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New Year resolutions often see exercise on the agenda but which businesses could benefit?
Thursday 23 Dec 2021 Author: Danni Hewson

It’s no coincidence that Christmas excess naturally gives way to resolutions of getting fit and fabulous. January is always the month when gyms get a bumper crop of sign-ups. But 2021 was different and whatever happens with Covid restrictions over the next few weeks, 2022 is shaping up in a similar vein.

With fitness worth billions it’s an industry lots of investors gravitate to. But the question this year is which companies might benefit? 


Halfords (HFD) has enjoyed a strong run over the last couple of years and its last earnings update showed bike sales up 8.8% and Peloton became a household name during lockdowns for good reason.

But the latter saw its share price tank this year as sales fell and fitness addicts bored of their own company headed back to the camaraderie and inspiration of a gym setting. And unless you’ve got growing kids or you’re a real cycling nut you only need to buy a bike once.

For many the novelty of an expensive exercise bike faded fast. Those hugely expensive bits of kit often end up doubling as glorified clothes hangers until they find themselves up for sale. Resale marketplace Offer Up said it had seen a 77% increase in sellers since April.

Gyms themselves had begun to recover nicely. A planned stock market listing from Pure Gym earlier this year garnered lots of interest. In the end the float was put on hold after the business secured a big cash injection from private equity – which had clearly scented an opportunity. A similar return to public ownership in October from US-based Life Time has seen shares trading at a steady premium and shares in no-frills offer Planet Fitness have surged.

But clearly there are now big question marks about the trajectory of that recovery. Shares in London-listed Gym Group (GYM) have been volatile following the Government’s Plan B announcement and though a recent trading update highlighted robust membership numbers and restated its expansion plans the boss did admit there was an uncertain outlook.


As a business, like many of those forced to close their doors for long periods of time, Gym Group is carrying considerable debt. But investors need to think beyond the now, particularly when planning portfolio strategy for long-term investments.

While Covid has knocked gyms for six it’s also created huge opportunities for the future. First, it’s made people hyper aware of the need to take care of their health. Second, it’s cleared away some of the chaff and those businesses that remain do so because they are relevant and exciting. Many can and do deliver online programmes.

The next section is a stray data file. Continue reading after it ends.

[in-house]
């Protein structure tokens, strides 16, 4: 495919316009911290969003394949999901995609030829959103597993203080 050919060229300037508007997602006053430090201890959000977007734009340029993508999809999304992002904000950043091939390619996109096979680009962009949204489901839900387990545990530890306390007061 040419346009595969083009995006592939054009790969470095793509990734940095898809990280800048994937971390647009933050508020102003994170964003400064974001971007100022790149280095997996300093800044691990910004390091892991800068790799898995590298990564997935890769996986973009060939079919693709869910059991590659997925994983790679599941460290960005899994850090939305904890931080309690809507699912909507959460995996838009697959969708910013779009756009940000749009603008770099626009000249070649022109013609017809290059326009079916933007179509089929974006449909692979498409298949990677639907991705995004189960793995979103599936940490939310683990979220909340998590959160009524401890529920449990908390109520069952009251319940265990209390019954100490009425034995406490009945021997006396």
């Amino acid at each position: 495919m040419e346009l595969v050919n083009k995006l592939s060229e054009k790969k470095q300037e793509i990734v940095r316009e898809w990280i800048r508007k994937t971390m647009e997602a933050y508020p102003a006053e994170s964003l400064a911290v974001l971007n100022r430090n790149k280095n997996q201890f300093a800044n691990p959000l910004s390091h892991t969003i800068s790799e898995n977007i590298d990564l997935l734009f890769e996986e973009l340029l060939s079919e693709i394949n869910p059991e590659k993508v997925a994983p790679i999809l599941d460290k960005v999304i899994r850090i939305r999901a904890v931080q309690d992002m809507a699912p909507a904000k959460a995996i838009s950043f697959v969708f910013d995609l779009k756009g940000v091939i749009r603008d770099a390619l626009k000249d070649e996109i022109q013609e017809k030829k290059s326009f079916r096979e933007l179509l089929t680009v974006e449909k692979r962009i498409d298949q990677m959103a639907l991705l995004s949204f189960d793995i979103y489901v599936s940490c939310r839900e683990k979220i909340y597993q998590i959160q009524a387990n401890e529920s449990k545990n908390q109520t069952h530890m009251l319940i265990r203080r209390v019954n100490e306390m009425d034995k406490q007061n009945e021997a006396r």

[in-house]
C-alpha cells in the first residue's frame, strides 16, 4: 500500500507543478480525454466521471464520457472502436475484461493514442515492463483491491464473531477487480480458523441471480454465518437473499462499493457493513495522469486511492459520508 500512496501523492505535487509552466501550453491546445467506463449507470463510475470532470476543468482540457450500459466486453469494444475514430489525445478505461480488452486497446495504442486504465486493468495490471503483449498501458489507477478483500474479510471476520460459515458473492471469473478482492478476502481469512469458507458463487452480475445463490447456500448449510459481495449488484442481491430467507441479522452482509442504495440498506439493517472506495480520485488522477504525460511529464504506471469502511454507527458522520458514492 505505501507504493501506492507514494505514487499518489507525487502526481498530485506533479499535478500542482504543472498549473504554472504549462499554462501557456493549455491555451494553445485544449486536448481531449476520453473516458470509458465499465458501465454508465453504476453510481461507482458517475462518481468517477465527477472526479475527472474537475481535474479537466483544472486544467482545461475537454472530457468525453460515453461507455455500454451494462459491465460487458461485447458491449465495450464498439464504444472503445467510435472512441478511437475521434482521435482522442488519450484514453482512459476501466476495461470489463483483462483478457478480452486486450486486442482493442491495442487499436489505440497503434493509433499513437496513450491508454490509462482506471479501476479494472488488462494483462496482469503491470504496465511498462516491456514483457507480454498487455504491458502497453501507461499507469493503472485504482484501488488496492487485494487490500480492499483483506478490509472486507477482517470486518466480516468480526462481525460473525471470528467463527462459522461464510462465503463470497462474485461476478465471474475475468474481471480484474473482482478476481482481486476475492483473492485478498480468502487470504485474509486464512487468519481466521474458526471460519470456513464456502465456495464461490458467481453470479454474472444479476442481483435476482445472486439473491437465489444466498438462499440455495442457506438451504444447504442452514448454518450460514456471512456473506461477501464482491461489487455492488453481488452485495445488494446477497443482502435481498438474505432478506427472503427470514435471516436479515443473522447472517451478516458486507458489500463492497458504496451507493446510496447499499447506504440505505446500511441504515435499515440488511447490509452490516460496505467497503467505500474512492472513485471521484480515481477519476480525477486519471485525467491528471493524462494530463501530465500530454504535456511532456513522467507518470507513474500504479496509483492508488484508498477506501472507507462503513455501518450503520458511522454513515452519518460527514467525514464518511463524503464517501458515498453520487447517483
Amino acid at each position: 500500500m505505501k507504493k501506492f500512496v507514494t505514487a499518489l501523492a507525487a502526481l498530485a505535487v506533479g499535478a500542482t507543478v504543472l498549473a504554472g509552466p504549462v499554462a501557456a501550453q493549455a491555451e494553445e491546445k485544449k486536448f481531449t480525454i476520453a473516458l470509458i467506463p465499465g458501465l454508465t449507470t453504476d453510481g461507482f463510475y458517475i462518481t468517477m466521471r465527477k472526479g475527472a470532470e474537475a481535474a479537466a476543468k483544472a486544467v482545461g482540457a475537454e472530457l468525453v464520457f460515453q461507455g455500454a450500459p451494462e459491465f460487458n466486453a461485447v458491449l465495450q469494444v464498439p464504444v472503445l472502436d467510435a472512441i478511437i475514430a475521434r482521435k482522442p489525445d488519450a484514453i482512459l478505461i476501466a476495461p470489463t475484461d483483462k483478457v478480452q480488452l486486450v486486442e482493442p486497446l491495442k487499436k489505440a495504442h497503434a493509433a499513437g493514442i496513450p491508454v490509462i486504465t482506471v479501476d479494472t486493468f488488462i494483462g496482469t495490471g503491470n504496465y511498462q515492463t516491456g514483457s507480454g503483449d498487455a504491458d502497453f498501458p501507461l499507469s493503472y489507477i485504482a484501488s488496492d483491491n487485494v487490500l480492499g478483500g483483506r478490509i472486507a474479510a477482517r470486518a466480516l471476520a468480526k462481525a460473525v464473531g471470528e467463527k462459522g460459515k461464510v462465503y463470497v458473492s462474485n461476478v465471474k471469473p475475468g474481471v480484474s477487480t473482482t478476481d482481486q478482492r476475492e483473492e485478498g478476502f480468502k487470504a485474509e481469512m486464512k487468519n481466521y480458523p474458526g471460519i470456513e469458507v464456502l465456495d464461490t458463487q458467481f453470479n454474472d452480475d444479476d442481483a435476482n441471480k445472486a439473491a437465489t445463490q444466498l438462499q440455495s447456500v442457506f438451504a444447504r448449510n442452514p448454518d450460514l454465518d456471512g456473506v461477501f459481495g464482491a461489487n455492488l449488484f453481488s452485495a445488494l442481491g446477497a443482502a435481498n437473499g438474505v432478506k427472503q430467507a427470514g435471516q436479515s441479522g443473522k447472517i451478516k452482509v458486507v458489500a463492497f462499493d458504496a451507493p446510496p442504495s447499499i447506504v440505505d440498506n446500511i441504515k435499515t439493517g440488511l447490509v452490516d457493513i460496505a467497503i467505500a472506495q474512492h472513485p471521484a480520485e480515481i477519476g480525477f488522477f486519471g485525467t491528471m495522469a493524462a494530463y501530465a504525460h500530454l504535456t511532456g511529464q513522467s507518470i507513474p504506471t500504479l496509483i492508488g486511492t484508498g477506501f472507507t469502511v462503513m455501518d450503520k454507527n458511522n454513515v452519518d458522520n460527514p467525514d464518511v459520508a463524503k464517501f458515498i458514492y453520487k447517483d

They’ve got a USP which resonates with their membership and a growing number of people ready to sign up. Working from home has taken a big bite out of many of our social lives and gyms are filling the void for many office workers looking for a new team to play on.

And then there’s the uniform. Athleisure has taken on a life all of its own. Now acceptable attire in the office or pretty much any situation this is big business. Any investor who doesn’t know the name GymShark will want to educate themselves.

It’s taking the US by storm and its boss did admit to sounding out a few banks about a future IPO back in the autumn. Though, as with Pure Gym, a pin has been firmly put in those plans for now, the interest is most definitely still there and still simmering.


Marks & Spencer (MKS), doyen of the high street, purveyor of underwear and boring basics has simply flown this year and growth in its sportswear brand has played a big part in its resurgence.

Sales of Goodmove activewear were up 50% over the first half of its trading year, a period that has boasted two profit upgrades for the once beleaguered retailer. Frasers (FRAS) similarly has enjoyed a mega turnaround helped by Sports Direct’s successes and JD Sports (JD.) has seen revenues almost double in three years.

Then there are the big boys, Nike and Adidas. Massive brands with global and multi-generational appeal. It seems like the two brands have dominated the trainer space forever. It’s no accident the brands have carefully aligned themselves with some of the most influential sporting stars. Their successes rub off and so does their cool.

Supply chain disruptions have hit both brands hard, however both stocks offering decent dividends and goods that consumers consider must-haves so the brands may enjoy some protection against mounting inflation.

And then there’s the pizzaz. Those huge sporting events that get everybody watching, talking and buying. From the Winter Olympics at the start of 2022 to the Commonwealth Games in the summer and rounding off the year with the football World Cup in Qatar, next year will put sport front and centre.

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